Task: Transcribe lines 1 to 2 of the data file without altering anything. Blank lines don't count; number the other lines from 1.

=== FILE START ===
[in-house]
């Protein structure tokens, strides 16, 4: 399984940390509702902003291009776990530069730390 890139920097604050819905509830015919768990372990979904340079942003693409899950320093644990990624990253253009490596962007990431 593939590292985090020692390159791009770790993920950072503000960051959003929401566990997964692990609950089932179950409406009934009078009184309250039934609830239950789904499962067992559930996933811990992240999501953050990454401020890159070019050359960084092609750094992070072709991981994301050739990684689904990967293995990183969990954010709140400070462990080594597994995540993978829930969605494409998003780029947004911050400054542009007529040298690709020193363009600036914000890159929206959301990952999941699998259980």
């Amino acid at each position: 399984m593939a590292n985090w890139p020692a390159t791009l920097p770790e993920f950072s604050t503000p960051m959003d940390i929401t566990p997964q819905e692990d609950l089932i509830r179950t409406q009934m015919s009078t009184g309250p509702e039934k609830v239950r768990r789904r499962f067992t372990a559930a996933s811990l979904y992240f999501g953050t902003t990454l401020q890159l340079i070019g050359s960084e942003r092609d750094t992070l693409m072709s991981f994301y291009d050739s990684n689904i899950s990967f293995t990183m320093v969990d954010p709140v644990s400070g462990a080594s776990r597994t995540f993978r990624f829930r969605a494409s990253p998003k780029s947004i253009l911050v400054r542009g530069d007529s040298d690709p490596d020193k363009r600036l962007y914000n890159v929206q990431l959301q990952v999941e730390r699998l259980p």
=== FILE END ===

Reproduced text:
[in-house]
């Protein structure tokens, strides 16, 4: 399984940390509702902003291009776990530069730390 890139920097604050819905509830015919768990372990979904340079942003693409899950320093644990990624990253253009490596962007990431 593939590292985090020692390159791009770790993920950072503000960051959003929401566990997964692990609950089932179950409406009934009078009184309250039934609830239950789904499962067992559930996933811990992240999501953050990454401020890159070019050359960084092609750094992070072709991981994301050739990684689904990967293995990183969990954010709140400070462990080594597994995540993978829930969605494409998003780029947004911050400054542009007529040298690709020193363009600036914000890159929206959301990952999941699998259980």